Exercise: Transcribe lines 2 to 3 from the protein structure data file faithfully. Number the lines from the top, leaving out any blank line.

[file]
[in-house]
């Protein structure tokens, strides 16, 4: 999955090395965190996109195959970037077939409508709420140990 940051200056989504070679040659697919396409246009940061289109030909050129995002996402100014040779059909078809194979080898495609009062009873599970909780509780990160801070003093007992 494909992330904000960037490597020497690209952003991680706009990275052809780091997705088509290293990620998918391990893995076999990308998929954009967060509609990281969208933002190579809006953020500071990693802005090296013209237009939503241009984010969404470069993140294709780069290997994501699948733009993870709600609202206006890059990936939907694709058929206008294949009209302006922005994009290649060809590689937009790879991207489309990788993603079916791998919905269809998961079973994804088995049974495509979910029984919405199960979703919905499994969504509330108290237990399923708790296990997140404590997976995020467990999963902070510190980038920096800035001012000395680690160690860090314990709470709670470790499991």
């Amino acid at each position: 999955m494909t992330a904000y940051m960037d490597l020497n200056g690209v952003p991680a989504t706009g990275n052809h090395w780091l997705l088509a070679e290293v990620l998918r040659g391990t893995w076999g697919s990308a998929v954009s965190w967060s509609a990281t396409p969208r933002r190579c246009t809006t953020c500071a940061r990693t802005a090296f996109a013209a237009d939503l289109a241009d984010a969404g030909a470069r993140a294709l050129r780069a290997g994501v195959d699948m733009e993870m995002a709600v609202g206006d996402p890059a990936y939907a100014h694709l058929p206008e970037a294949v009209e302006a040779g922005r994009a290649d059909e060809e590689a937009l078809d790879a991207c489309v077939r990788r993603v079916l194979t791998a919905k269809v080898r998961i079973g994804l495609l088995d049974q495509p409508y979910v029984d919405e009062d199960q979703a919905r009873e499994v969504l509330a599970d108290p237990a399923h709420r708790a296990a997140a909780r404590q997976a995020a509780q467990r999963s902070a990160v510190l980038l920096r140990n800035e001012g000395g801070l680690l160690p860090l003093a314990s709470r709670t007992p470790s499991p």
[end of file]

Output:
């Protein structure tokens, strides 16, 4: 999955090395965190996109195959970037077939409508709420140990 940051200056989504070679040659697919396409246009940061289109030909050129995002996402100014040779059909078809194979080898495609009062009873599970909780509780990160801070003093007992 494909992330904000960037490597020497690209952003991680706009990275052809780091997705088509290293990620998918391990893995076999990308998929954009967060509609990281969208933002190579809006953020500071990693802005090296013209237009939503241009984010969404470069993140294709780069290997994501699948733009993870709600609202206006890059990936939907694709058929206008294949009209302006922005994009290649060809590689937009790879991207489309990788993603079916791998919905269809998961079973994804088995049974495509979910029984919405199960979703919905499994969504509330108290237990399923708790296990997140404590997976995020467990999963902070510190980038920096800035001012000395680690160690860090314990709470709670470790499991």
């Amino acid at each position: 999955m494909t992330a904000y940051m960037d490597l020497n200056g690209v952003p991680a989504t706009g990275n052809h090395w780091l997705l088509a070679e290293v990620l998918r040659g391990t893995w076999g697919s990308a998929v954009s965190w967060s509609a990281t396409p969208r933002r190579c246009t809006t953020c500071a940061r990693t802005a090296f996109a013209a237009d939503l289109a241009d984010a969404g030909a470069r993140a294709l050129r780069a290997g994501v195959d699948m733009e993870m995002a709600v609202g206006d996402p890059a990936y939907a100014h694709l058929p206008e970037a294949v009209e302006a040779g922005r994009a290649d059909e060809e590689a937009l078809d790879a991207c489309v077939r990788r993603v079916l194979t791998a919905k269809v080898r998961i079973g994804l495609l088995d049974q495509p409508y979910v029984d919405e009062d199960q979703a919905r009873e499994v969504l509330a599970d108290p237990a399923h709420r708790a296990a997140a909780r404590q997976a995020a509780q467990r999963s902070a990160v510190l980038l920096r140990n800035e001012g000395g801070l680690l160690p860090l003093a314990s709470r709670t007992p470790s499991p």